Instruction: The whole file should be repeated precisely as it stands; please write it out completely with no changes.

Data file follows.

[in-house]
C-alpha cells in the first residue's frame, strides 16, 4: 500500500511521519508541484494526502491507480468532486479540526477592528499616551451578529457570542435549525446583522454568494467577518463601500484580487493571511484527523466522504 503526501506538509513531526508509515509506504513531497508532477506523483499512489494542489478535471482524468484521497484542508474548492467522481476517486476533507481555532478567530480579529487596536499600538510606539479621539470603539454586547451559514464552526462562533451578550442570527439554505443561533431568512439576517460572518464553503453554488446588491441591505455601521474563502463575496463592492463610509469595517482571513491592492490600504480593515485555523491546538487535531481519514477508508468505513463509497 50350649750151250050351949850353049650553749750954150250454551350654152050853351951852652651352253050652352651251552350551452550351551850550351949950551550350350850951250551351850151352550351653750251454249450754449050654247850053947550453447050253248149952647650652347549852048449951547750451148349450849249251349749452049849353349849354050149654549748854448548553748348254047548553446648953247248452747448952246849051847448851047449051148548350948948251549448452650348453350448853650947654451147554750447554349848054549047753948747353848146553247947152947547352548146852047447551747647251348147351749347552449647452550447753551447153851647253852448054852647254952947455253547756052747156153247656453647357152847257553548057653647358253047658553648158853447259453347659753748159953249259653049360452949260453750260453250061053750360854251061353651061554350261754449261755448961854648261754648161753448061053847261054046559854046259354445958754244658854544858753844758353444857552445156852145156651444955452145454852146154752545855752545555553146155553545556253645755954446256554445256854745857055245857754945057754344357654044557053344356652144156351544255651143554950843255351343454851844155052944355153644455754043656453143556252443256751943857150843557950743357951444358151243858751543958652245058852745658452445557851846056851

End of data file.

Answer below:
[in-house]
C-alpha cells in the first residue's frame, strides 16, 4: 500500500511521519508541484494526502491507480468532486479540526477592528499616551451578529457570542435549525446583522454568494467577518463601500484580487493571511484527523466522504 503526501506538509513531526508509515509506504513531497508532477506523483499512489494542489478535471482524468484521497484542508474548492467522481476517486476533507481555532478567530480579529487596536499600538510606539479621539470603539454586547451559514464552526462562533451578550442570527439554505443561533431568512439576517460572518464553503453554488446588491441591505455601521474563502463575496463592492463610509469595517482571513491592492490600504480593515485555523491546538487535531481519514477508508468505513463509497 50350649750151250050351949850353049650553749750954150250454551350654152050853351951852652651352253050652352651251552350551452550351551850550351949950551550350350850951250551351850151352550351653750251454249450754449050654247850053947550453447050253248149952647650652347549852048449951547750451148349450849249251349749452049849353349849354050149654549748854448548553748348254047548553446648953247248452747448952246849051847448851047449051148548350948948251549448452650348453350448853650947654451147554750447554349848054549047753948747353848146553247947152947547352548146852047447551747647251348147351749347552449647452550447753551447153851647253852448054852647254952947455253547756052747156153247656453647357152847257553548057653647358253047658553648158853447259453347659753748159953249259653049360452949260453750260453250061053750360854251061353651061554350261754449261755448961854648261754648161753448061053847261054046559854046259354445958754244658854544858753844758353444857552445156852145156651444955452145454852146154752545855752545555553146155553545556253645755954446256554445256854745857055245857754945057754344357654044557053344356652144156351544255651143554950843255351343454851844155052944355153644455754043656453143556252443256751943857150843557950743357951444358151243858751543958652245058852745658452445557851846056851